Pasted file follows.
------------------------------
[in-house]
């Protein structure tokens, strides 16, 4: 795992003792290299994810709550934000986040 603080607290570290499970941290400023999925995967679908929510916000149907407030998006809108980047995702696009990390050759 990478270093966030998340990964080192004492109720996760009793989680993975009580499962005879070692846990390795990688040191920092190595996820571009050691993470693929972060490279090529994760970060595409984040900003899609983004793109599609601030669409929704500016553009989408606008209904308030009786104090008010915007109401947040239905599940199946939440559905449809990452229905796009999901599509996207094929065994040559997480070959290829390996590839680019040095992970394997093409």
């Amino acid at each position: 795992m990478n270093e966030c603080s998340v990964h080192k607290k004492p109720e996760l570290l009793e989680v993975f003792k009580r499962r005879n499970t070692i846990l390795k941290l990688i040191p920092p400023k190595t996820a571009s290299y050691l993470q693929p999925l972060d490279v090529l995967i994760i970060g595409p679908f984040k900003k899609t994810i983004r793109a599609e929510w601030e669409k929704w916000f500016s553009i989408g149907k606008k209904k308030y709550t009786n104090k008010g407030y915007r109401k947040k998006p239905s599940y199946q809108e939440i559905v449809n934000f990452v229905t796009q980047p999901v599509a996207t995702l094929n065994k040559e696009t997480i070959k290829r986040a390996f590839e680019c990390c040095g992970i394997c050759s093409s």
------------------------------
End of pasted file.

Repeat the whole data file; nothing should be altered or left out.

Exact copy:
[in-house]
């Protein structure tokens, strides 16, 4: 795992003792290299994810709550934000986040 603080607290570290499970941290400023999925995967679908929510916000149907407030998006809108980047995702696009990390050759 990478270093966030998340990964080192004492109720996760009793989680993975009580499962005879070692846990390795990688040191920092190595996820571009050691993470693929972060490279090529994760970060595409984040900003899609983004793109599609601030669409929704500016553009989408606008209904308030009786104090008010915007109401947040239905599940199946939440559905449809990452229905796009999901599509996207094929065994040559997480070959290829390996590839680019040095992970394997093409």
């Amino acid at each position: 795992m990478n270093e966030c603080s998340v990964h080192k607290k004492p109720e996760l570290l009793e989680v993975f003792k009580r499962r005879n499970t070692i846990l390795k941290l990688i040191p920092p400023k190595t996820a571009s290299y050691l993470q693929p999925l972060d490279v090529l995967i994760i970060g595409p679908f984040k900003k899609t994810i983004r793109a599609e929510w601030e669409k929704w916000f500016s553009i989408g149907k606008k209904k308030y709550t009786n104090k008010g407030y915007r109401k947040k998006p239905s599940y199946q809108e939440i559905v449809n934000f990452v229905t796009q980047p999901v599509a996207t995702l094929n065994k040559e696009t997480i070959k290829r986040a390996f590839e680019c990390c040095g992970i394997c050759s093409s």